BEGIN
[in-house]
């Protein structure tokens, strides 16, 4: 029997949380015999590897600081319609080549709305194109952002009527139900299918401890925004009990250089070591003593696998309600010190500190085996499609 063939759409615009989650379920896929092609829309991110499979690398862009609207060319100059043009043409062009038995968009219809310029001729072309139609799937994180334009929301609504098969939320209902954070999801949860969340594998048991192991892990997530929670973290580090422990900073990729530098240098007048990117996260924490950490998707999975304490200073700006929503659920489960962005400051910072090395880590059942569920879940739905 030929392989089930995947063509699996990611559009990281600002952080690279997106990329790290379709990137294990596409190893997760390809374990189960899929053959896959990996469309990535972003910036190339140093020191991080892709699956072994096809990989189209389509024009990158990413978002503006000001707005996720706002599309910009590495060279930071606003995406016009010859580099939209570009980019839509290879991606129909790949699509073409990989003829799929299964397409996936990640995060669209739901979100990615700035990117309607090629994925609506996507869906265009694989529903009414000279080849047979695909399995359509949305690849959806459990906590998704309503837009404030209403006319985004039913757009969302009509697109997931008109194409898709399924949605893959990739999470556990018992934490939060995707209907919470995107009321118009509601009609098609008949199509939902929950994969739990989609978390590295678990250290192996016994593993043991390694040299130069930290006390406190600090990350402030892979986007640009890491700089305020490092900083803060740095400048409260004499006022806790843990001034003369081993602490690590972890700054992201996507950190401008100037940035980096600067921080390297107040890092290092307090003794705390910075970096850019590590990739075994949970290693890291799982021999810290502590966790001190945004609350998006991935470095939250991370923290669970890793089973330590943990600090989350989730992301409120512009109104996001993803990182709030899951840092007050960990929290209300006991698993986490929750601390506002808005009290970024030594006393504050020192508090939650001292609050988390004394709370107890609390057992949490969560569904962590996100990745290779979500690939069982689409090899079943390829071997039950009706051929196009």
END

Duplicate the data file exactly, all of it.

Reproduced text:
[in-house]
């Protein structure tokens, strides 16, 4: 029997949380015999590897600081319609080549709305194109952002009527139900299918401890925004009990250089070591003593696998309600010190500190085996499609 063939759409615009989650379920896929092609829309991110499979690398862009609207060319100059043009043409062009038995968009219809310029001729072309139609799937994180334009929301609504098969939320209902954070999801949860969340594998048991192991892990997530929670973290580090422990900073990729530098240098007048990117996260924490950490998707999975304490200073700006929503659920489960962005400051910072090395880590059942569920879940739905 030929392989089930995947063509699996990611559009990281600002952080690279997106990329790290379709990137294990596409190893997760390809374990189960899929053959896959990996469309990535972003910036190339140093020191991080892709699956072994096809990989189209389509024009990158990413978002503006000001707005996720706002599309910009590495060279930071606003995406016009010859580099939209570009980019839509290879991606129909790949699509073409990989003829799929299964397409996936990640995060669209739901979100990615700035990117309607090629994925609506996507869906265009694989529903009414000279080849047979695909399995359509949305690849959806459990906590998704309503837009404030209403006319985004039913757009969302009509697109997931008109194409898709399924949605893959990739999470556990018992934490939060995707209907919470995107009321118009509601009609098609008949199509939902929950994969739990989609978390590295678990250290192996016994593993043991390694040299130069930290006390406190600090990350402030892979986007640009890491700089305020490092900083803060740095400048409260004499006022806790843990001034003369081993602490690590972890700054992201996507950190401008100037940035980096600067921080390297107040890092290092307090003794705390910075970096850019590590990739075994949970290693890291799982021999810290502590966790001190945004609350998006991935470095939250991370923290669970890793089973330590943990600090989350989730992301409120512009109104996001993803990182709030899951840092007050960990929290209300006991698993986490929750601390506002808005009290970024030594006393504050020192508090939650001292609050988390004394709370107890609390057992949490969560569904962590996100990745290779979500690939069982689409090899079943390829071997039950009706051929196009």